BJ’s Wholesale Club Loses Bid to Dismiss Complaint Alleging Massachusetts State Law Claims for Wiretap Violations and Invasion of Privacy Arising from Use of Session Replay Code to Track Website Activity

Nutter McClennen & Fish LLP

Joe Alves filed a class-action complaint against BJ’s Wholesale Club, alleging that BJ’s uses computer code, called Session Replay Code (SRC), to secretly record consumer activity on BJ’s website. Alves claims that BJ’s conduct violates the Massachusetts Wiretap Statute, G.L. c. 272, § 99, and the Massachusetts Right of Privacy Statute, G.L. c. 214, § 1B. BJ’s moved to dismiss. Judge Krupp, sitting in the Massachusetts Business Litigation Session, denied the motion.

BJ’s sells groceries, electronics, furniture, and other products through its website. According to the complaint, BJ’s embeds SRC on its website. SRC operates in the background unbeknownst to the BJ’s website visitors. SRC tracks mouse movements, clicks, scrolls, zooms, and keystrokes. Third-party service providers, in turn, create video replays of the visitors’ behaviors and provide them to BJ’s for analysis. Alves alleges that when he visited BJ’s website to shop for tires, SRC captured his website activity, and that activity was shared with third-party service providers for BJ’s monetary gain.

Judge Krupp began by analyzing the wiretap claim. BJ’s argued that Alves failed to plausibly allege that its conduct implicated “wire communications.” Judge Krupp rejected the argument. Relying on Webster’s Third New International Dictionary’s definition of “communication,” Judge Krupp reasoned that “mouse movements, clicks, keystrokes, and other browsing activity that SRC records plausibly constitute an exchange of information between the website’s owner and the website user.” BJ’s also argued that Alves failed to plausibly allege an “interception.” Judge Krupp rejected that argument, too. He reasoned that because of the “breadth of the statutory definition” of “contents” (i.e., “any information concerning the identity of the parties to [any wire or oral] communication or the existence, contents, substance, purport, or meaning of that communication”), the complaint “plausibly suggests that keystrokes, clicks, mouse movements, URLs, and other data allegedly recorded by SRC constitute contents.” And as to whether SRC is an “intercepting device,” Judge Krupp relied on “[s]everal other decisions [that] have suggested that SRC may be an intercepting device.”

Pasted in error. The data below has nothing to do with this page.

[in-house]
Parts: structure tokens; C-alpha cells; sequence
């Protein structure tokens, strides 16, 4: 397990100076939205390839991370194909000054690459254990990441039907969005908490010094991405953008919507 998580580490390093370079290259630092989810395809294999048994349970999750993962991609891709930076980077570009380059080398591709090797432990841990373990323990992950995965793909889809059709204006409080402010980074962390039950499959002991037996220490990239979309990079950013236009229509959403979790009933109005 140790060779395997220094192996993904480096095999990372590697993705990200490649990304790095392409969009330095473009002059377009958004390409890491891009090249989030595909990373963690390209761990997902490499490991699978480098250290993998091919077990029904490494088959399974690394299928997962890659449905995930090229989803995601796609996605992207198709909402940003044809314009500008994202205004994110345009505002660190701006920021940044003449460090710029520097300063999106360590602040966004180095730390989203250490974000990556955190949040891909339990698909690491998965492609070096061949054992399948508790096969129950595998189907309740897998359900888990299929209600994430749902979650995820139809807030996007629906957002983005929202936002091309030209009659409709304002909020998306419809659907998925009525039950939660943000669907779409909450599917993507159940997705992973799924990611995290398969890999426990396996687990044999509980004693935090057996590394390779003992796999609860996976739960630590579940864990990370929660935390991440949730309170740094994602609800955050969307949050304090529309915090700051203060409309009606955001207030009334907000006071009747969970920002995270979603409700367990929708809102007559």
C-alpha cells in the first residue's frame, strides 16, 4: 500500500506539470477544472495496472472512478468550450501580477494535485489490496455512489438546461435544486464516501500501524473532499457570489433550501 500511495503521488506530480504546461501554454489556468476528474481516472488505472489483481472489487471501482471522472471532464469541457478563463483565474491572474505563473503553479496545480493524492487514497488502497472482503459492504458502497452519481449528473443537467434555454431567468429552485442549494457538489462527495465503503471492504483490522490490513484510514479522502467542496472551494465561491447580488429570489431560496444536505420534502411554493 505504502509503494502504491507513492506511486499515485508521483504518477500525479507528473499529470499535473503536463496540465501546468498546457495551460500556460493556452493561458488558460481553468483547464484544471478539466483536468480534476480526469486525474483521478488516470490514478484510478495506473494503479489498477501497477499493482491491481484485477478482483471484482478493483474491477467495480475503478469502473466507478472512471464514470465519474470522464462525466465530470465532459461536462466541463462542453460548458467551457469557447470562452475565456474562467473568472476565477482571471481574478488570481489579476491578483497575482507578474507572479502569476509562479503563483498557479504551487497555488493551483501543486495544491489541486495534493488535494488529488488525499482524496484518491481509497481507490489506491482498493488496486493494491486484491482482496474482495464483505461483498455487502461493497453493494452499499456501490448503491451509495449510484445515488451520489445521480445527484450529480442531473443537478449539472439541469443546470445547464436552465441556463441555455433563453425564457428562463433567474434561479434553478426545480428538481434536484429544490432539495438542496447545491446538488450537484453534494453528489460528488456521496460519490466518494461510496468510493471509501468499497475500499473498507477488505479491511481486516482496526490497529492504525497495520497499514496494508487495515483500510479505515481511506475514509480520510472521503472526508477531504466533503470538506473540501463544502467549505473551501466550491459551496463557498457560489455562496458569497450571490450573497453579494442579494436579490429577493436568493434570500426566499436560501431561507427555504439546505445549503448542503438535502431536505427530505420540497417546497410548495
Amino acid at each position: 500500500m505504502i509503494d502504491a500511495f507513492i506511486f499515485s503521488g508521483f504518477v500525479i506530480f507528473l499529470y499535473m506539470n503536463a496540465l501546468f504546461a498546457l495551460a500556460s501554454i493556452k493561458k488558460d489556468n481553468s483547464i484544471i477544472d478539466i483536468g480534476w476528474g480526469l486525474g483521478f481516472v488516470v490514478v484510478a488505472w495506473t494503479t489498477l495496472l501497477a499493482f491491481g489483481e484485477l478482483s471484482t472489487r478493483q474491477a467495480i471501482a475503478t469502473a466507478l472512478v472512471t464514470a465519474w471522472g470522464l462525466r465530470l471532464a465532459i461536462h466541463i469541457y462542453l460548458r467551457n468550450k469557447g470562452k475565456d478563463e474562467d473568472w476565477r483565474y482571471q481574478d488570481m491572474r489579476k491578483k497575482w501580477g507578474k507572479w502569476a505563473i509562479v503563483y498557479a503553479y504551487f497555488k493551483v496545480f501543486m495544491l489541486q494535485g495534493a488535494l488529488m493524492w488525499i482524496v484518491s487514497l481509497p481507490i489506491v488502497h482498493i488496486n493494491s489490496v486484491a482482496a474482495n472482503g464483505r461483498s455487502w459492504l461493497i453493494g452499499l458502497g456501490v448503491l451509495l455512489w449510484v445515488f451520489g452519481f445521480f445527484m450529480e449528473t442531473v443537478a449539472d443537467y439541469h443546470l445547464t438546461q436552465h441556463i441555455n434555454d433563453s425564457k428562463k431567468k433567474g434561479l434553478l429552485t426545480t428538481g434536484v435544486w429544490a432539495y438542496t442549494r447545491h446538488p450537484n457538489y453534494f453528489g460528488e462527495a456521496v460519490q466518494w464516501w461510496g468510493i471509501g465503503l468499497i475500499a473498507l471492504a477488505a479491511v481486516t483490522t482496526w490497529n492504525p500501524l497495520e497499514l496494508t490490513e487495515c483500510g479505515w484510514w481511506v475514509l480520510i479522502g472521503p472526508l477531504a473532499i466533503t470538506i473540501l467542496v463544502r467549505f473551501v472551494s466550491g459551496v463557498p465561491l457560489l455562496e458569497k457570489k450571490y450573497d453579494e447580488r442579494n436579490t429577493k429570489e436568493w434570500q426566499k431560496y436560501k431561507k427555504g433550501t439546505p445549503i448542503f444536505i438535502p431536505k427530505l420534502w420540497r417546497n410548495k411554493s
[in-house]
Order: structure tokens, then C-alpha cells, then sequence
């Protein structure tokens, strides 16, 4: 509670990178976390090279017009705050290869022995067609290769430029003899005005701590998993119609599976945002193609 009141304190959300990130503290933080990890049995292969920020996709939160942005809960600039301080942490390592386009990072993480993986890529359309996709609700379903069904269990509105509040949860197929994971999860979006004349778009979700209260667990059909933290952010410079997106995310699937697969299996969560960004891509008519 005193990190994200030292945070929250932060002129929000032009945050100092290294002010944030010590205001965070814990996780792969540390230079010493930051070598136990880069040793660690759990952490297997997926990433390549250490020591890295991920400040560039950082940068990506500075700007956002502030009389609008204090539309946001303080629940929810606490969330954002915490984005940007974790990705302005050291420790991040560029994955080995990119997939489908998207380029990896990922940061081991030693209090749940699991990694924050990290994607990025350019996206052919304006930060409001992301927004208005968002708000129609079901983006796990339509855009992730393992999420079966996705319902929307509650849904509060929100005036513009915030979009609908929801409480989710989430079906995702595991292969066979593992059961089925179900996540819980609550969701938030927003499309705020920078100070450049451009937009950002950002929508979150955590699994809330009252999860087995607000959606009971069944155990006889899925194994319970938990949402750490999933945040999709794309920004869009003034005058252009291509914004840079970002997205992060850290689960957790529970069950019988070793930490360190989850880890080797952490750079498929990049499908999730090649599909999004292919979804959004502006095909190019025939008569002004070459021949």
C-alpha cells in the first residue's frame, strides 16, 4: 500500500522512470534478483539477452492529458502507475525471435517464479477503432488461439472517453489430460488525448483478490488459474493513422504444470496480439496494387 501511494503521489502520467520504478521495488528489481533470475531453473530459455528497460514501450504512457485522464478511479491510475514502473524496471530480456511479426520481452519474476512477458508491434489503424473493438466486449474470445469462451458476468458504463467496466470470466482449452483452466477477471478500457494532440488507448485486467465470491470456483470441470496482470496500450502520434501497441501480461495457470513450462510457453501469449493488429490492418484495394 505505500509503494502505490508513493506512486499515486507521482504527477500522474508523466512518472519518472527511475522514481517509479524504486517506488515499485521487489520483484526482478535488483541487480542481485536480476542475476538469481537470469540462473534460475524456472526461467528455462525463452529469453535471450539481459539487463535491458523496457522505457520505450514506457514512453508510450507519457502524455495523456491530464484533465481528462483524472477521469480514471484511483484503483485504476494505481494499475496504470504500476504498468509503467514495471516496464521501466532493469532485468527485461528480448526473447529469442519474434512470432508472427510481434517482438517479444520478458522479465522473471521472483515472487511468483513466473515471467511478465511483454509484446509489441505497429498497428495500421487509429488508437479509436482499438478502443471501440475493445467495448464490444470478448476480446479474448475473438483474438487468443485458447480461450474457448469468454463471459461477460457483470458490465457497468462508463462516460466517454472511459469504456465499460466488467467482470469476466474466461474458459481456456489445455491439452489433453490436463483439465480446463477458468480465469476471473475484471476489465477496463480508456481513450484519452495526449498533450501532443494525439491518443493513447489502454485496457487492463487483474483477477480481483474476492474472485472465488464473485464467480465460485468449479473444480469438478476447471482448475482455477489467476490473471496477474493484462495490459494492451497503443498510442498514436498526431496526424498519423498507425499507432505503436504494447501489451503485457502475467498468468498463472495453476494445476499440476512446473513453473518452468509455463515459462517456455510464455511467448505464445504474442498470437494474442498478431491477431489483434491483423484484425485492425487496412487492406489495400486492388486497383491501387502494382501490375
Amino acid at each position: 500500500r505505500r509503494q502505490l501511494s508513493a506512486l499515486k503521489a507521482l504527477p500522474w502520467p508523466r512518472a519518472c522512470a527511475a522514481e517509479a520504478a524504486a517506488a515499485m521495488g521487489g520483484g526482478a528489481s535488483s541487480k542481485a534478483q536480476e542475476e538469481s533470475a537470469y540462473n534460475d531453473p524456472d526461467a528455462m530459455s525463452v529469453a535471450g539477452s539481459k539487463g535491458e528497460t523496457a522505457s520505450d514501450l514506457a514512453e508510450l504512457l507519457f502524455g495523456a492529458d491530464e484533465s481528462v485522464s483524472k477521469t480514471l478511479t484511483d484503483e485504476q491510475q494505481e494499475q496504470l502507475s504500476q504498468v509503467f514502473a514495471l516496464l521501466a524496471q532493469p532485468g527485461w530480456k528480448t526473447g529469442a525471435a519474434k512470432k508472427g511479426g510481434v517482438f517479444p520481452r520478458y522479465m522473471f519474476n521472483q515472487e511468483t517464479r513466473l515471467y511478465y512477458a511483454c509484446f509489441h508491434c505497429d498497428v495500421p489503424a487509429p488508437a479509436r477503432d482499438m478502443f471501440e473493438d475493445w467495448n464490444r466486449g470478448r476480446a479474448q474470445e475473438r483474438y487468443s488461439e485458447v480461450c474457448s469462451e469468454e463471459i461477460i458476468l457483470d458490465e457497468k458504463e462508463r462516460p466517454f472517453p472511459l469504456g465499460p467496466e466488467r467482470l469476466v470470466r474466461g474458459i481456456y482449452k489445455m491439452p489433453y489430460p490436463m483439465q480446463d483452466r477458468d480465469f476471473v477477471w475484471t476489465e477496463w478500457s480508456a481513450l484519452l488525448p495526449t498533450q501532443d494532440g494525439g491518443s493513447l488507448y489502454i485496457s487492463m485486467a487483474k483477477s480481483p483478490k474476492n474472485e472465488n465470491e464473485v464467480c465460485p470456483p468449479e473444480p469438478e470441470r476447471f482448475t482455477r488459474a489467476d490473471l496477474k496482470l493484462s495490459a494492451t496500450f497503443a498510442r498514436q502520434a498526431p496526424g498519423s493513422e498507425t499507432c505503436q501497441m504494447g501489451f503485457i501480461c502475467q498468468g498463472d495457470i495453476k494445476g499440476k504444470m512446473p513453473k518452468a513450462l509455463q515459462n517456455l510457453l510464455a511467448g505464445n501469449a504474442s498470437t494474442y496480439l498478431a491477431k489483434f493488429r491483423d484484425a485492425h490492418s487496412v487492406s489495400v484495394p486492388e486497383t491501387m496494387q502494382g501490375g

Judge Krupp then turned to the privacy claim. Although he stated his skepticism about the claim given that Alves “failed to allege clearly that BJ’s was able to connect his identity to the data collected or that the data collected was particularly personal or sensitive,” Judge Krupp denied BJ’s motion. Judge Krupp noted that “the question of whether an intrusion transgresses the privacy statute is a fact question.” He also noted that “what constitutes acceptable data collection on the Internet appears to be evolving.” He then noted that the privacy claim—where the wiretap claim would survive dismissal—would not change the scope of discovery.

You can read the decision here. You can also read more about litigation involving Session Replay Code here.

Suffolk Superior Court

Docket Number: 22-2509-BLS1

Case Name: Joe Alves v. BJ’s Wholesale Club, Inc.

Date of Decision: June 21, 2023

Judge: Judge Krupp

DISCLAIMER: Because of the generality of this update, the information provided herein may not be applicable in all situations and should not be acted upon without specific legal advice based on particular situations.

© Nutter McClennen & Fish LLP | Attorney Advertising

Written by:

Nutter McClennen & Fish LLP

Nutter McClennen & Fish LLP on:

Reporters on Deadline

"My best business intelligence, in one easy email…"

Your first step to building a free, personalized, morning email brief covering pertinent authors and topics on JD Supra:
*By using the service, you signify your acceptance of JD Supra's Privacy Policy.
Custom Email Digest
- hide
- hide